Dry Martini: Easy 2-Ingredient Classic Cocktail

A Dry Martini is a classic cocktail, made with gin and dry white vermouth. The typical ratio is four-to-eight parts of gin to one part vermouth. It is typically stirred in a mixing glass, strained, and served neat in a martini glass, often garnished with an olive and/or lemon twist. This cocktail boasts a clear, smooth texture, with a botanical flavor profile from the gin, accompanied by subtle bitter-sweet floral or herbaceous notes of the white dry vermouth.

These components create a crisp, refined flavor, ideal for those who appreciate a straightforward yet sophisticated cocktail experience. The martini is a timeless drink with an iconic status in cocktail history.

Ingredients of a Dry Martini

A classic Dry Martini combines only two key ingredients: 60 ml (2 oz) of gin and 15 ml (0.5 oz) of dry white vermouth. To increase the dryness of the drink, the 4:1 ratio of gin to vermouth can be increased to as much as 8:1. You will also need some ice cubes for preparing the drink in a mixing glass or a shaker. Typically, the cocktail is garnished with a lemon zest twist and/or one or more olives, to taste.

  • Gin: 60 ml (2 oz)
    • The base of the cocktail with a botanical complexity.
  • Dry White Vermouth: 7.5-15 ml (1/4 – 1/2 oz)
    • Complements the gin with a dry, aromatic quality.
  • Ice cubes
    • For stirring/shaking
  • Lemon zest twist and/or olives
    • Optional, for garnish

Ingredient Substitutes for a Dry Martini

For those looking to explore variations of the Dry Martini, alternative ingredients can be used. Instead of traditional gin, try vodka for a smoother, less herbal profile. If dry white vermouth isn’t available, consider using Lillet Blanc or a dry white sherry for a unique twist. These substitutes offer a delightful variation while maintaining the essence of a Dry Martini.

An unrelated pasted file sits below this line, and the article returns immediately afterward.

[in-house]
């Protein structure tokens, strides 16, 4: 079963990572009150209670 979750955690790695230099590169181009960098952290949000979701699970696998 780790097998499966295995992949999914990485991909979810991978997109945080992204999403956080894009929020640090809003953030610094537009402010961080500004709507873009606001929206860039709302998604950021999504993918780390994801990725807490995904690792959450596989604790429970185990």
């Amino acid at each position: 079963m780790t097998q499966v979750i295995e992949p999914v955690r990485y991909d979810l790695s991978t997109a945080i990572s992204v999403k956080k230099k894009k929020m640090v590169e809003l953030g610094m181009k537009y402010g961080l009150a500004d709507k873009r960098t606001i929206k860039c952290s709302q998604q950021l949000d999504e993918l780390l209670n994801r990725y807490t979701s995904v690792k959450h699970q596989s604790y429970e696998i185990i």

• Gin Alternative: Vodka – for smoother, cleaner taste.
  • Dry White Vermouth Substitute: Lillet Blanc or dry white sherry – for distinct yet compatible flavor profile.

Best Ingredients for a Dry Martini

Selecting the right ingredients is crucial for the perfect Dry Martini. Choose a gin with a well-balanced botanical profile, neither too overpowering nor too subtle. For the vermouth, opt for a dry, white variety that complements the gin without dominating the drink. The key is to find ingredients that work harmoniously, each enhancing the other to create a seamless cocktail experience.

  • Gin: Look for balanced botanicals, neither too strong nor too mild.
    Dry White Vermouth: Should be dry yet flavorful, enhancing the gin without overwhelming.

Ingredient Proportions for a Martini

When it comes to the gin-to-vermouth ratio in a Martini cocktail, there are no prescribed rules and everything depends on a personal preference. However, here are some general guidelines:

The ratio for a classic Martini typically ranges between 1 to 100 parts of gin to 1 part of vermouth.

Most often, Martinis are served with a gin-to-vermouth ratio between 1:1 (50/50) and 15:1 (Extra Dry), where the 1:1 ratio is aptly named a “50/50“, the 2-3:1 ratio is considered “Classic“, the 4-8:1 ratio is called a “Dry” Martini, and anything above 15:1 is an “Extra Dry” Martini. If the drink contains more vermouth than gin, the Martini is referred to as “Wet” or “Reversed“.